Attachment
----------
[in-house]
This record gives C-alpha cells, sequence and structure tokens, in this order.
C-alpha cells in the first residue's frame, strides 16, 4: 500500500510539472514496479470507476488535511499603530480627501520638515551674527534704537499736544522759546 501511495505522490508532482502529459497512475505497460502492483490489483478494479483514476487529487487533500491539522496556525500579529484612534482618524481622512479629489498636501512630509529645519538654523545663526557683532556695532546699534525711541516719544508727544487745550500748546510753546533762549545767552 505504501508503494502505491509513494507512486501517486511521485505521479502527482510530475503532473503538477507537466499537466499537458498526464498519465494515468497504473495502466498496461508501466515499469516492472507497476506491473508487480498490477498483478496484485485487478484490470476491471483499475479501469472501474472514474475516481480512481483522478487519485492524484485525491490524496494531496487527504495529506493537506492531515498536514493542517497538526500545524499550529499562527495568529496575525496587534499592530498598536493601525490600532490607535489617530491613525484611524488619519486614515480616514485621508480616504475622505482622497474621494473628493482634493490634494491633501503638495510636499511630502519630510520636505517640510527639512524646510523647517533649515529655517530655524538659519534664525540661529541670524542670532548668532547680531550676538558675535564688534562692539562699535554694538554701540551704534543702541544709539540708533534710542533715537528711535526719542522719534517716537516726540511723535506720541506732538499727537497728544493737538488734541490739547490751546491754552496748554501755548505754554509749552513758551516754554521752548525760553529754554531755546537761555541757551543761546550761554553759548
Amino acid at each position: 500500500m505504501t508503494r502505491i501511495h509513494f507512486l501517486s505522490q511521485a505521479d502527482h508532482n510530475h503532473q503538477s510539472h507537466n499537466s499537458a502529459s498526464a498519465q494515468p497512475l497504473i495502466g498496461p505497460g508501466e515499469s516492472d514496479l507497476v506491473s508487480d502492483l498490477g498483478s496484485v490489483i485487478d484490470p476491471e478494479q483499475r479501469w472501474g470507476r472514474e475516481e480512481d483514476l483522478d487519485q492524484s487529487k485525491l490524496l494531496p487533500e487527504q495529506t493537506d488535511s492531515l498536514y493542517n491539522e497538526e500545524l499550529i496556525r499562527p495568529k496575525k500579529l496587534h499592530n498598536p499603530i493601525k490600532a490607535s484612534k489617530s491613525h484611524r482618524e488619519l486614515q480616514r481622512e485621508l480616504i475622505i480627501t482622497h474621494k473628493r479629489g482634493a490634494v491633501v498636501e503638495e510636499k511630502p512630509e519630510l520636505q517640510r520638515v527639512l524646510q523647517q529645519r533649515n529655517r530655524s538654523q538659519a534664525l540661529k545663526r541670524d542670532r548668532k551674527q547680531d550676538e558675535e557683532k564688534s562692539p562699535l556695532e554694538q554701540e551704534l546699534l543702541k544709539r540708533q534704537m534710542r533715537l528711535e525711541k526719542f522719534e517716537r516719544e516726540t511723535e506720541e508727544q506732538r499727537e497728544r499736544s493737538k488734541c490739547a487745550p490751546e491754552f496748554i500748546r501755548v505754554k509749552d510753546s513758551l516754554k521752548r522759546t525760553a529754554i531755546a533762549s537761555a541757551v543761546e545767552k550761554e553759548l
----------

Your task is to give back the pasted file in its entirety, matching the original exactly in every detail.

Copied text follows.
[in-house]
This record gives C-alpha cells, sequence and structure tokens, in this order.
C-alpha cells in the first residue's frame, strides 16, 4: 500500500510539472514496479470507476488535511499603530480627501520638515551674527534704537499736544522759546 501511495505522490508532482502529459497512475505497460502492483490489483478494479483514476487529487487533500491539522496556525500579529484612534482618524481622512479629489498636501512630509529645519538654523545663526557683532556695532546699534525711541516719544508727544487745550500748546510753546533762549545767552 505504501508503494502505491509513494507512486501517486511521485505521479502527482510530475503532473503538477507537466499537466499537458498526464498519465494515468497504473495502466498496461508501466515499469516492472507497476506491473508487480498490477498483478496484485485487478484490470476491471483499475479501469472501474472514474475516481480512481483522478487519485492524484485525491490524496494531496487527504495529506493537506492531515498536514493542517497538526500545524499550529499562527495568529496575525496587534499592530498598536493601525490600532490607535489617530491613525484611524488619519486614515480616514485621508480616504475622505482622497474621494473628493482634493490634494491633501503638495510636499511630502519630510520636505517640510527639512524646510523647517533649515529655517530655524538659519534664525540661529541670524542670532548668532547680531550676538558675535564688534562692539562699535554694538554701540551704534543702541544709539540708533534710542533715537528711535526719542522719534517716537516726540511723535506720541506732538499727537497728544493737538488734541490739547490751546491754552496748554501755548505754554509749552513758551516754554521752548525760553529754554531755546537761555541757551543761546550761554553759548
Amino acid at each position: 500500500m505504501t508503494r502505491i501511495h509513494f507512486l501517486s505522490q511521485a505521479d502527482h508532482n510530475h503532473q503538477s510539472h507537466n499537466s499537458a502529459s498526464a498519465q494515468p497512475l497504473i495502466g498496461p505497460g508501466e515499469s516492472d514496479l507497476v506491473s508487480d502492483l498490477g498483478s496484485v490489483i485487478d484490470p476491471e478494479q483499475r479501469w472501474g470507476r472514474e475516481e480512481d483514476l483522478d487519485q492524484s487529487k485525491l490524496l494531496p487533500e487527504q495529506t493537506d488535511s492531515l498536514y493542517n491539522e497538526e500545524l499550529i496556525r499562527p495568529k496575525k500579529l496587534h499592530n498598536p499603530i493601525k490600532a490607535s484612534k489617530s491613525h484611524r482618524e488619519l486614515q480616514r481622512e485621508l480616504i475622505i480627501t482622497h474621494k473628493r479629489g482634493a490634494v491633501v498636501e503638495e510636499k511630502p512630509e519630510l520636505q517640510r520638515v527639512l524646510q523647517q529645519r533649515n529655517r530655524s538654523q538659519a534664525l540661529k545663526r541670524d542670532r548668532k551674527q547680531d550676538e558675535e557683532k564688534s562692539p562699535l556695532e554694538q554701540e551704534l546699534l543702541k544709539r540708533q534704537m534710542r533715537l528711535e525711541k526719542f522719534e517716537r516719544e516726540t511723535e506720541e508727544q506732538r499727537e497728544r499736544s493737538k488734541c490739547a487745550p490751546e491754552f496748554i500748546r501755548v505754554k509749552d510753546s513758551l516754554k521752548r522759546t525760553a529754554i531755546a533762549s537761555a541757551v543761546e545767552k550761554e553759548l